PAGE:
Imagine this scenario if you can: The U.S. President [Judson Hammond, played by Walter Huston] is involved in a serious car accident and, while recovering, receives a visit from the Archangel Gabriel. Forced to acknowledge the desperate state of the country due to his poor leadership, the President vows to set the nation right, fires the crooked cabinet members who got him elected and transforms himself into an all-powerful dictator who wages war against organized crime, to restore social order in America. What sounds like a right-wing paranoid fantasy is the plot of this political allegory. It was one of the first films to openly address the problems of the Great Depression such as unemployment, homelessness and the rising crime rate.

[As a million angry out-of-work protestors converge on Washington, the president convenes a cabinet meeting. The secretary who calls for using the army to crush the protest is asked for his resignation]. Hammond is the total autocrat: he storms into the House of Representatives and declares a state of national emergency, convincing lawmakers to grant him absolute power. He smashes through bureaucratic roadblocks, guns down gangsters without a trial and bullies the world into meeting his demands. By the end, he has solved the unemployment problem and enforced a worldwide disarmament but dies a martyr for his efforts. It's easy to see the appeal President Hammond had for an all-powerful newspaper tycoon like Hearst.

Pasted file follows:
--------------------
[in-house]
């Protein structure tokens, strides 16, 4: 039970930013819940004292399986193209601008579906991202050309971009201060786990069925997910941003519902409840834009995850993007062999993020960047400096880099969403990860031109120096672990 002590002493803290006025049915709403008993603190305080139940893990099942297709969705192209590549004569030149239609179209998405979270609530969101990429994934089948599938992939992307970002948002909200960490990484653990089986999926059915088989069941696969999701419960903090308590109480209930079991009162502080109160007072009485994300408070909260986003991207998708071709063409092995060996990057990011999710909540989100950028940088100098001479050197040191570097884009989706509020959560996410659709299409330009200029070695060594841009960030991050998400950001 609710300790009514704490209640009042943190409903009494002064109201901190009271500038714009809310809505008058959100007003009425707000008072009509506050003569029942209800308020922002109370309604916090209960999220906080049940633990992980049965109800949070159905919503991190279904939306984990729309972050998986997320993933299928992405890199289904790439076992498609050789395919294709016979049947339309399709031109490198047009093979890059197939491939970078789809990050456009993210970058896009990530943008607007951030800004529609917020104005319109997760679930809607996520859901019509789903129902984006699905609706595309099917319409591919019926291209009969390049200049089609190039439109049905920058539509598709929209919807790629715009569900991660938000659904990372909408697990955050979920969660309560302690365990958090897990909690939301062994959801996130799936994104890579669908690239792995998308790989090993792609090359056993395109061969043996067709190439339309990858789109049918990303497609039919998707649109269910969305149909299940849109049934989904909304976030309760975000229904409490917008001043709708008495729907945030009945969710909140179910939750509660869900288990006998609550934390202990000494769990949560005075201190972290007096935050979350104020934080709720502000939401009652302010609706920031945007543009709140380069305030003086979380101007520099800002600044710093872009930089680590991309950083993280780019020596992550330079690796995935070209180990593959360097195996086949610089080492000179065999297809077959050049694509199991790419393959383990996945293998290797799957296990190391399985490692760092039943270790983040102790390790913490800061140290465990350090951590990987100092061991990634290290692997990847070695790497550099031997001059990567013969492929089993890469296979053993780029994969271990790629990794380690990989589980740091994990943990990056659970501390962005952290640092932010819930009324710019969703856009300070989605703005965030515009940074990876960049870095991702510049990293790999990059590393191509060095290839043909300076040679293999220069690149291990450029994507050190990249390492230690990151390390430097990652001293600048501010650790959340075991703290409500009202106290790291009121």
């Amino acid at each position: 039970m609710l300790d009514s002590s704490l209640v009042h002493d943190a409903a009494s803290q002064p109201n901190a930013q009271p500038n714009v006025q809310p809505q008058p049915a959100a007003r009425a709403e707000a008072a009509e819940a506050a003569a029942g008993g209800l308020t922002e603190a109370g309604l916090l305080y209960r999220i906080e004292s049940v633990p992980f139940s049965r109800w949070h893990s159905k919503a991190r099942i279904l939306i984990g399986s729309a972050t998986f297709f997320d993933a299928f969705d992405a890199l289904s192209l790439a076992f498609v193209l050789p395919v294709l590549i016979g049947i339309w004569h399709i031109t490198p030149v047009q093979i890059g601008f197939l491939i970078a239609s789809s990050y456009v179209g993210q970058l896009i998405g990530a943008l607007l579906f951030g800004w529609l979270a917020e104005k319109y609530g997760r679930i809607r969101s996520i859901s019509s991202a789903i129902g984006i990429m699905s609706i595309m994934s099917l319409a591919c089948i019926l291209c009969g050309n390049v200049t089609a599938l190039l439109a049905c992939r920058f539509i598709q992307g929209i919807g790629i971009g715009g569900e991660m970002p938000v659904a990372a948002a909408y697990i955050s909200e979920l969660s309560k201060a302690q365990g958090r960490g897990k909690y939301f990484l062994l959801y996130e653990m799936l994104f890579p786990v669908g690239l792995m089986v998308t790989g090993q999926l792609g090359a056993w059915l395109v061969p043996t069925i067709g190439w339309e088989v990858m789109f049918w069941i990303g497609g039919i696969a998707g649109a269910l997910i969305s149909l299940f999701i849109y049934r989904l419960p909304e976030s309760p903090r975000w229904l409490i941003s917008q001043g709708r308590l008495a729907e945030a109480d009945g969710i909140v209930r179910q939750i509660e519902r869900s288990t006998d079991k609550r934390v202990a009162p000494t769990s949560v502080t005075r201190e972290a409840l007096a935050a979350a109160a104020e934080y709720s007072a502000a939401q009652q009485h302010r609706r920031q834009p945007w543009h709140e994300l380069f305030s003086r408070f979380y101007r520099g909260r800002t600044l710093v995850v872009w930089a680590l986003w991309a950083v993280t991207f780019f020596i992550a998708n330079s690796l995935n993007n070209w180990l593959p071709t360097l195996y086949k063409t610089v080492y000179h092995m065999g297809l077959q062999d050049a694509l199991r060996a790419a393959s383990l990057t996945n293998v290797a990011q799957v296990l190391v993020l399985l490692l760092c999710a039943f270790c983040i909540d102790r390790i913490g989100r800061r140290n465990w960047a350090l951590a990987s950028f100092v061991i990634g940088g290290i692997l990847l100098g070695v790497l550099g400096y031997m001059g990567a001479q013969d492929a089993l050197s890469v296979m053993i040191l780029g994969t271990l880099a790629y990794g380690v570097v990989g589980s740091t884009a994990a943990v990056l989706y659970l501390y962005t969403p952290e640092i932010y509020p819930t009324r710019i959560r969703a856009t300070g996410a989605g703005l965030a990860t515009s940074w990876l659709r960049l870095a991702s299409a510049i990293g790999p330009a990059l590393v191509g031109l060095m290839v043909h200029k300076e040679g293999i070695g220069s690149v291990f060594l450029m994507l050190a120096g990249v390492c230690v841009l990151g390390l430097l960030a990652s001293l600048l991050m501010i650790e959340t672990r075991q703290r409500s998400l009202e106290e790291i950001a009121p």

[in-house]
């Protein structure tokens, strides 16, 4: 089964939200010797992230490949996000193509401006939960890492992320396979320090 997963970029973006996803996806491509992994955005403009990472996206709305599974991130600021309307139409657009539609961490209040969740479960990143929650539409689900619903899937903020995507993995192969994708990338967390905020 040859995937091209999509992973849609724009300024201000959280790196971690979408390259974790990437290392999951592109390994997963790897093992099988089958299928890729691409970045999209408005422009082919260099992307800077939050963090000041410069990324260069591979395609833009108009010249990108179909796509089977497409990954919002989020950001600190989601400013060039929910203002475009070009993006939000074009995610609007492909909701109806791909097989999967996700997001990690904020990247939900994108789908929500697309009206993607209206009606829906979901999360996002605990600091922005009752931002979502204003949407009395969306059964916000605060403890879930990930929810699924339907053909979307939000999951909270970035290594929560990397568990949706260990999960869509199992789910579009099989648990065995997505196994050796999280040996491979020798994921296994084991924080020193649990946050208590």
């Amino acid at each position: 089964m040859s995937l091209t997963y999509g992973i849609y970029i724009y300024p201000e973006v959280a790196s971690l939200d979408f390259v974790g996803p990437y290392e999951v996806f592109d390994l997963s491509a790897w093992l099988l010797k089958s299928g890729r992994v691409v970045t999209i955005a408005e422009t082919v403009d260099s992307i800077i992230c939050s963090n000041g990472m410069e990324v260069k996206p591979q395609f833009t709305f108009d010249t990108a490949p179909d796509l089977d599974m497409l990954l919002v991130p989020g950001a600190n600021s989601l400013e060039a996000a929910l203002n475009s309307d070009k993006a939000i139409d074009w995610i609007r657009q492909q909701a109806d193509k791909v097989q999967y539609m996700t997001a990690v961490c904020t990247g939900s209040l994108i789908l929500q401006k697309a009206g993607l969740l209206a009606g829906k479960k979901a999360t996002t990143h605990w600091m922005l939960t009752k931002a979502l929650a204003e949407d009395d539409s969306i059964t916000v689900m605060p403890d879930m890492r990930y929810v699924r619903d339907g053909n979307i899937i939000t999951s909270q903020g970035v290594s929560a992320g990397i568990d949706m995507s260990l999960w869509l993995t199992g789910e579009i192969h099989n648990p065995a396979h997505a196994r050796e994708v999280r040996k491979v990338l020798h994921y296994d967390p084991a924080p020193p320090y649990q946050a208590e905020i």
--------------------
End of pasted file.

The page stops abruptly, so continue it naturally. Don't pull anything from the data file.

The film turned out to be one of the biggest box office hits of 1933. The reviewer for The Nation said

"Gabriel Over the White House is probably the most important bad film of the year. It is important because it marks the first attempt by Hollywood producers to exploit the current popular interest in social and economic ideas.… Its all-too-evident purpose is to convert innocent American movie audiences to a policy of fascist dictatorship in this country."

He also added that it "has about as much reality as a diagram on a blackboard."

Louis B. Mayer, on the other hand, was a staunch Republican and was appalled by "Gabriel Over the White House." "Put that picture in its can. Take it back and lock it up!" was the directive he reportedly after screening it for the first time. Mayer considered it an attack on President Hoover and demanded extensive retakes on the film before he would release it; the theory being that Hoover would be out of the White House by the time Mayer allowed the film to open theatrically.

Source: Turner Classic Movies


"Gabriel Over the White House" is really almost a dramatized political campaign speech. It's a fantasy of a desire for ruthlessly decisive action to solve these sweeping problems. When the film takes on U.S. foreign relations it gains a spectacular tackiness, seeming to embody all the most obnoxious attitudes of U.S. imperialist bombast. The U.S. builds up a massive Navy and threatens war to scare other nations into paying outstanding war debts. "The U.S. must have the greatest Navy in the world because we want world peace," says the President. (Clearly U.S. financial needs are equal to world peace). What is alarming about this is that in the film, Germany is dismissed as being no more than a cowardly bad debtor. In actuality, Germany ended up being financially crippled into massive inflation by war debts (all of which set the conditions that allowed Adolf Hitler to rise to power).

Source: Richard Scheib, The Science Fiction, Horror and Fantasy Film Review, 2001.